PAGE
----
Quick, ingenious in their methods, and never the type of company that’ll back down from a good challenge, Poster Mountain carries itself and does business in a way that many in the poster-collecting community could benefit from observing.
In case you missed it before, Poster Mountain (link:www.postermountain.com)’s website can be found at that first link, while their blog—which has a ton of photos taken during some of their more…challenging projects. That’s all for now, but stay tuned for news on Gallery 1988’s upcoming Arrested Development-themed show, some news from the frontlines at the Alamo Drafthouse’s Summer of ’82 screening of The Thing this Friday, and much, much more. As always, you can hit the comments section if you’ve got anything you’d like to add to all this!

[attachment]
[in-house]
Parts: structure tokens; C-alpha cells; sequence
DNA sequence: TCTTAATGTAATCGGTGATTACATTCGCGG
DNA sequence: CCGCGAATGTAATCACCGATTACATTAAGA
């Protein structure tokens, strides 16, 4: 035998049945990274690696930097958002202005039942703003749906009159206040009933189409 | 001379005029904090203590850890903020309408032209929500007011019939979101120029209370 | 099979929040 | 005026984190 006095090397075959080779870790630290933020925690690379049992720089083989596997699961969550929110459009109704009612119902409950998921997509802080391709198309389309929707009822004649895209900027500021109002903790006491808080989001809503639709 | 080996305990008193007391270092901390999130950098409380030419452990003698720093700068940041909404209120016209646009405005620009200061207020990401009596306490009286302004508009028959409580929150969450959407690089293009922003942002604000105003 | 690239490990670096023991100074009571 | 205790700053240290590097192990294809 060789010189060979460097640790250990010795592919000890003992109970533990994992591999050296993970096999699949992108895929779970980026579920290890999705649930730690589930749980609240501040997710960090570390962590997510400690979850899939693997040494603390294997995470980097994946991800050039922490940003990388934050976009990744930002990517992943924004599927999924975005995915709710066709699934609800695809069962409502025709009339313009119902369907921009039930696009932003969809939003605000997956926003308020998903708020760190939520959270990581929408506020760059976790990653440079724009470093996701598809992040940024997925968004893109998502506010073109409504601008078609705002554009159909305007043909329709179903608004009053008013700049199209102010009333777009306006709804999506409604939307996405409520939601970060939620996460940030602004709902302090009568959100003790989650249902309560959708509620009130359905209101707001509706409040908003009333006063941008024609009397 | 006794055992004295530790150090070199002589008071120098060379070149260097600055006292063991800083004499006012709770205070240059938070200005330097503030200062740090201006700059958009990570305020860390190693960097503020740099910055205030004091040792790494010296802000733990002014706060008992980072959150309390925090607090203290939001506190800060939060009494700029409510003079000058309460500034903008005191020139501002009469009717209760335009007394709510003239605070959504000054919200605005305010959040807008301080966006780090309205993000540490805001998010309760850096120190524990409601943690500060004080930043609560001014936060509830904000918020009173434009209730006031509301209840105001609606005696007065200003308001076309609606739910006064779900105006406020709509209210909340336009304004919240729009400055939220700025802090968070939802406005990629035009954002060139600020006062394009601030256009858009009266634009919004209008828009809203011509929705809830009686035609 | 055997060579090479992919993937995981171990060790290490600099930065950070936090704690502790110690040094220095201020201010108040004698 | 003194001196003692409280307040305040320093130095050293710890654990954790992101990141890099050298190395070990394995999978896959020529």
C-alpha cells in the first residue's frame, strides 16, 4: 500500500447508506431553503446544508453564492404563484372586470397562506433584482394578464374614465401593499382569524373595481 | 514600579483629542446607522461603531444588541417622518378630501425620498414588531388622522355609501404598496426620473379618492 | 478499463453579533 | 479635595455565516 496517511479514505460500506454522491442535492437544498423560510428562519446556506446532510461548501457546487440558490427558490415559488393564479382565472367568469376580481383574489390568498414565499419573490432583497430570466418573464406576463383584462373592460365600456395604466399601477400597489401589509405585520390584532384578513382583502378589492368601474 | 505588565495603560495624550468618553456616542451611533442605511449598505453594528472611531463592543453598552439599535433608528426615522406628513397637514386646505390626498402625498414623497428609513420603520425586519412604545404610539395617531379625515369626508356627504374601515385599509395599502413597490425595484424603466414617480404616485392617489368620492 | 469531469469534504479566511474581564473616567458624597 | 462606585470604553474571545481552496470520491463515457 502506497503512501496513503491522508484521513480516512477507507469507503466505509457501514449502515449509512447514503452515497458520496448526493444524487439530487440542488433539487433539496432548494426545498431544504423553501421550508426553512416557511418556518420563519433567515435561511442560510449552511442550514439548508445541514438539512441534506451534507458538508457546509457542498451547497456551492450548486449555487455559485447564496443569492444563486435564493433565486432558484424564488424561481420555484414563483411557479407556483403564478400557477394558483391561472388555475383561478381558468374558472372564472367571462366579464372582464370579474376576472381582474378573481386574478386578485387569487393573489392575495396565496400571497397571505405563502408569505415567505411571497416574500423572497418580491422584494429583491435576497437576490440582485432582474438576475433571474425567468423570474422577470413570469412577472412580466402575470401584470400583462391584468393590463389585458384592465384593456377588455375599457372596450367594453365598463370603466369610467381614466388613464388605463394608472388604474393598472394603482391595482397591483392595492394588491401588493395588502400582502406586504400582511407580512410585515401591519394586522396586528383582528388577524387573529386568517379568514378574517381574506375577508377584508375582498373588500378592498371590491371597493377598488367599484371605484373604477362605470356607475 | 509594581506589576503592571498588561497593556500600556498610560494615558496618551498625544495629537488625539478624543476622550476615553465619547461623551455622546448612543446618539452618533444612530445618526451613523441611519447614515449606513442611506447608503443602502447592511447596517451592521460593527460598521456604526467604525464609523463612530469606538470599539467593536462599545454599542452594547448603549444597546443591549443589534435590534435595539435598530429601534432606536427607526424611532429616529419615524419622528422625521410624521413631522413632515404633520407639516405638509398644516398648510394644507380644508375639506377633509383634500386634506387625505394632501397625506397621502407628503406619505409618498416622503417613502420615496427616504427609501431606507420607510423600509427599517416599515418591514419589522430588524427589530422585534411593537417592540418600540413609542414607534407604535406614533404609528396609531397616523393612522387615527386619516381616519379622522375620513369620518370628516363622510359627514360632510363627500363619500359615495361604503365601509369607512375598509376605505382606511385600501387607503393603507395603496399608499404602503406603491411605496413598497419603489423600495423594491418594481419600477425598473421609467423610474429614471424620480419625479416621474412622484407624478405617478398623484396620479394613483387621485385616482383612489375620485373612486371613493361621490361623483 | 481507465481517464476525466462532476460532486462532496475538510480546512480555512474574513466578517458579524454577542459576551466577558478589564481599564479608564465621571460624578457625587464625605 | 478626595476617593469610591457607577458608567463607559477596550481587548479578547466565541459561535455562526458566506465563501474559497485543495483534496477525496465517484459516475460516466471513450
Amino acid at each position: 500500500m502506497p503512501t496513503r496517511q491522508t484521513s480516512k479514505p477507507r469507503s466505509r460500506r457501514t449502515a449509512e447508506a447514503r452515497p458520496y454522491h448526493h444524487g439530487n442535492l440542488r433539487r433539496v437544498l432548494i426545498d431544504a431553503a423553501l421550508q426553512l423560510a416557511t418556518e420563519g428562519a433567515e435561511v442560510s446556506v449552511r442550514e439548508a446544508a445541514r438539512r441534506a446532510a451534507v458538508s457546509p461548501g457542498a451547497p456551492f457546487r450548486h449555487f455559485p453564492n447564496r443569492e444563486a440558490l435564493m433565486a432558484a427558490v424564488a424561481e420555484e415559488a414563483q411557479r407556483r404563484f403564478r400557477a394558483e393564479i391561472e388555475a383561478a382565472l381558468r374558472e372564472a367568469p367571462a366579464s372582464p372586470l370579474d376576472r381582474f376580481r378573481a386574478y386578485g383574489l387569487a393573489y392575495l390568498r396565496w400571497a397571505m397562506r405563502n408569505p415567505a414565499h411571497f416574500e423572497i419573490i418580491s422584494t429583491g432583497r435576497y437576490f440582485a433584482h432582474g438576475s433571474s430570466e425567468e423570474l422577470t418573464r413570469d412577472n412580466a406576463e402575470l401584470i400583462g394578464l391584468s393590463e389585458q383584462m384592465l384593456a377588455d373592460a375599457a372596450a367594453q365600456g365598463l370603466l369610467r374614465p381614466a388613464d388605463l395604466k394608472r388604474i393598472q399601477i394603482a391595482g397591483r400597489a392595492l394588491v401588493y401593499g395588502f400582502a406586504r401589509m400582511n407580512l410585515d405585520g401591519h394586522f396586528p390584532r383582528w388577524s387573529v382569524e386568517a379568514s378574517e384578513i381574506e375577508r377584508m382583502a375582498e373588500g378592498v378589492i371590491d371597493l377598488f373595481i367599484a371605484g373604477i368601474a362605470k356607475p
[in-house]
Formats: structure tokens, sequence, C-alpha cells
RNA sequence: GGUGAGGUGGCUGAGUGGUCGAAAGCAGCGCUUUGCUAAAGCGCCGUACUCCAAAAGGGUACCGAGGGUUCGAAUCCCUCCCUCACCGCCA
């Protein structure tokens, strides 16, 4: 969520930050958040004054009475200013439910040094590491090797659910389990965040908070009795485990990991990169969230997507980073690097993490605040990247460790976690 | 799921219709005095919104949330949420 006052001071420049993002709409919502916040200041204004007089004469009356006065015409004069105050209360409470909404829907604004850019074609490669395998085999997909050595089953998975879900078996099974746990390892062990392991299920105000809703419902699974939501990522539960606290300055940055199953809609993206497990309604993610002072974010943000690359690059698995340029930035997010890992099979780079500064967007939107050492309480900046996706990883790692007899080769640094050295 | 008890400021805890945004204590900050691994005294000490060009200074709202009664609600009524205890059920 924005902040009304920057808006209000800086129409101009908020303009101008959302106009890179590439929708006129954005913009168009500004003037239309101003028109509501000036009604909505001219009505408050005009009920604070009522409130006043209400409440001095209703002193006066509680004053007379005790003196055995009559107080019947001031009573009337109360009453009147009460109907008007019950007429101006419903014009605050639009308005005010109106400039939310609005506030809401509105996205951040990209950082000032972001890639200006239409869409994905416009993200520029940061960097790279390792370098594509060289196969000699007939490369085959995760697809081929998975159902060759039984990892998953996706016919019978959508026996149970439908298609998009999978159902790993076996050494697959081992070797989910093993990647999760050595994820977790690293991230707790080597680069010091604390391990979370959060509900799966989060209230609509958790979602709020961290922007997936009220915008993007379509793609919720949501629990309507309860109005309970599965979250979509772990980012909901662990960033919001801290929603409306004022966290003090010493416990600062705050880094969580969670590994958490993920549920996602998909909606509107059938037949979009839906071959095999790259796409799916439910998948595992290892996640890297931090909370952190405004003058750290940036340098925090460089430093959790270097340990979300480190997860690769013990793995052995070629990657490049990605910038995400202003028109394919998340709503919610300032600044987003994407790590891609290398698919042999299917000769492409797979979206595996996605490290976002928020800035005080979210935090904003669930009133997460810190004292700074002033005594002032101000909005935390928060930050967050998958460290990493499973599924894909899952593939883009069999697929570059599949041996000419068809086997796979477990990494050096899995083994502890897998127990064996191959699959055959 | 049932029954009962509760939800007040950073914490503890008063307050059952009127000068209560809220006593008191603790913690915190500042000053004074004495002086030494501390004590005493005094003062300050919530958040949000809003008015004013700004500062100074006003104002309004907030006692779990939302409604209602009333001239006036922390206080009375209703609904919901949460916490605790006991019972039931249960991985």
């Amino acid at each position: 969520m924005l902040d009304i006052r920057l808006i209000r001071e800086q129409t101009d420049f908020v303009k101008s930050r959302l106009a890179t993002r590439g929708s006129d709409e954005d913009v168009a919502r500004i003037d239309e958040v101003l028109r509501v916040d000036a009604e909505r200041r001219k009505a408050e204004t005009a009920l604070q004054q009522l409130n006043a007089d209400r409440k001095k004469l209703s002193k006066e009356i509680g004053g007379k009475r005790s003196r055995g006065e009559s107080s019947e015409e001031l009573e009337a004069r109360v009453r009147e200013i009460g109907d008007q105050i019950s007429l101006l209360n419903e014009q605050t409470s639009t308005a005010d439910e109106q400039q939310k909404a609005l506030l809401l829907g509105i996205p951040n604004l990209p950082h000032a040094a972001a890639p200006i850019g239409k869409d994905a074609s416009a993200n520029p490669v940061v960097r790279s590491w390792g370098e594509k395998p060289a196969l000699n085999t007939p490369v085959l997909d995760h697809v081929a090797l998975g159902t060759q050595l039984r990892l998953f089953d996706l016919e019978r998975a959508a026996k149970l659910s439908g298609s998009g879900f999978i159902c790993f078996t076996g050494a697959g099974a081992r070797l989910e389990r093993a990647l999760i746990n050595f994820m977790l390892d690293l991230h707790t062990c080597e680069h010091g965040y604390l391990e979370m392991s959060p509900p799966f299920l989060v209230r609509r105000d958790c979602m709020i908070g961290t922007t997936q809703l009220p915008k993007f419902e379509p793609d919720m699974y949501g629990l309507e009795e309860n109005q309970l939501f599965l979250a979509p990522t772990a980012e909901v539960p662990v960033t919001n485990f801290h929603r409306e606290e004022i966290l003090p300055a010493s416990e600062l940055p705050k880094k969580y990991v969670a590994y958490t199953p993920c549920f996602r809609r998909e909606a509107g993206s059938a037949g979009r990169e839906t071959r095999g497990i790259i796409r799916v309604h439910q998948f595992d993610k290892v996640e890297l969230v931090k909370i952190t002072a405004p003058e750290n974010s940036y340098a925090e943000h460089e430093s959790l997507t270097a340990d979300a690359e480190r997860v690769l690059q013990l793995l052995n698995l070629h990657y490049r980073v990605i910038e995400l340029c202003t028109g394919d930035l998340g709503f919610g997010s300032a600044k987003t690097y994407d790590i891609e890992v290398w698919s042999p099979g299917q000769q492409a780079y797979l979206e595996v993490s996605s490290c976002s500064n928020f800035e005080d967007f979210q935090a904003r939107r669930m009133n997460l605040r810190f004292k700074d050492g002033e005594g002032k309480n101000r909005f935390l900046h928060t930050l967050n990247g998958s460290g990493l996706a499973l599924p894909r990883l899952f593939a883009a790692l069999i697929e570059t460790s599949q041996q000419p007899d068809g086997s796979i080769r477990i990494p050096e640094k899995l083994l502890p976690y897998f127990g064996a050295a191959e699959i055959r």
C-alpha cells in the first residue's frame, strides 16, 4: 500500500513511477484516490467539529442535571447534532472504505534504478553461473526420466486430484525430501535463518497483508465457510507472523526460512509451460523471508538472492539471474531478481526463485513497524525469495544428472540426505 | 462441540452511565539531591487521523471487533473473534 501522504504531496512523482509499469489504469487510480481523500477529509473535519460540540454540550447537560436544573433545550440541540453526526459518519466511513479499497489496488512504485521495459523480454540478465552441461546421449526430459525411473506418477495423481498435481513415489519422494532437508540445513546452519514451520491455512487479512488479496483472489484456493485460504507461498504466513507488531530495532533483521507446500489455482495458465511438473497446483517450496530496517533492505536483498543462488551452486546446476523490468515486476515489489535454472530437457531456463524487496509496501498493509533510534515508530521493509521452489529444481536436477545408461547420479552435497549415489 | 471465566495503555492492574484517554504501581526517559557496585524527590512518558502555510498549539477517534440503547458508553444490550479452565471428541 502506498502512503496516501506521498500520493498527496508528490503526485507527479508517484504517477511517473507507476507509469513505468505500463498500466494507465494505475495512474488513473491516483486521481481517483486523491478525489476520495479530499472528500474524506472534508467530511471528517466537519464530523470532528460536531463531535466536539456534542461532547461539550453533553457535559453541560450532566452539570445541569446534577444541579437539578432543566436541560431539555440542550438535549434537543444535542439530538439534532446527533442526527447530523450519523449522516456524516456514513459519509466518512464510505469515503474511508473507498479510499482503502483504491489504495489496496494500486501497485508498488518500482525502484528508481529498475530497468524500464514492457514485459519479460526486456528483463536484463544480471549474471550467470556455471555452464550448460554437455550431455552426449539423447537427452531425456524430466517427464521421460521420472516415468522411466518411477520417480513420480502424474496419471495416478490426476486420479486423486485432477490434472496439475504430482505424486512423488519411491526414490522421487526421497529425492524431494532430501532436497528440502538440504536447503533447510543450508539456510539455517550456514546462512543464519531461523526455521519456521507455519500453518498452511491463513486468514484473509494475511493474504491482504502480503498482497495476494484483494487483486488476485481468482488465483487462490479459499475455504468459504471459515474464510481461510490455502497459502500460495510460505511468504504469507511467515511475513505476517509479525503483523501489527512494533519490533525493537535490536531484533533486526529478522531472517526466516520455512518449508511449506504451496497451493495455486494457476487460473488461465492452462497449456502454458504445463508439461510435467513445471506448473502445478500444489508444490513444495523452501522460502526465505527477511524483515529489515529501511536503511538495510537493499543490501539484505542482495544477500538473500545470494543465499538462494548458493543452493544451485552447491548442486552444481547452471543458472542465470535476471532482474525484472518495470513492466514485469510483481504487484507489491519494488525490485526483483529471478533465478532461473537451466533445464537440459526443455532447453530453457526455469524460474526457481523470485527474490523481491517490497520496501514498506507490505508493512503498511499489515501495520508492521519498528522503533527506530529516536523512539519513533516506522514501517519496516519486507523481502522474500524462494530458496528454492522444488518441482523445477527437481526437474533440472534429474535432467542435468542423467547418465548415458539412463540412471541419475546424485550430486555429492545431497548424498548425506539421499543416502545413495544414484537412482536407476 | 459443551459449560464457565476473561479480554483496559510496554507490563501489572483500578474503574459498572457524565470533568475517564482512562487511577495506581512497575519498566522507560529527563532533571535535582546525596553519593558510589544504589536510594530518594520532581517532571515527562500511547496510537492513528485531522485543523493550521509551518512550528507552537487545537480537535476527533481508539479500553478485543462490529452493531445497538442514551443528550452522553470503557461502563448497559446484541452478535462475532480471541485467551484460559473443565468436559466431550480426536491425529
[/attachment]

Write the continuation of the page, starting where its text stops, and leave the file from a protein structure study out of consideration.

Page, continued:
Special thanks to the Poster Mountain crew, John Davis, the ExpressoBeans.com community, and—last but certainly not least, to my good friend William “It Puts The Lotion in The Basket” Garrett, whose Mummy print was featured prominently in the above article.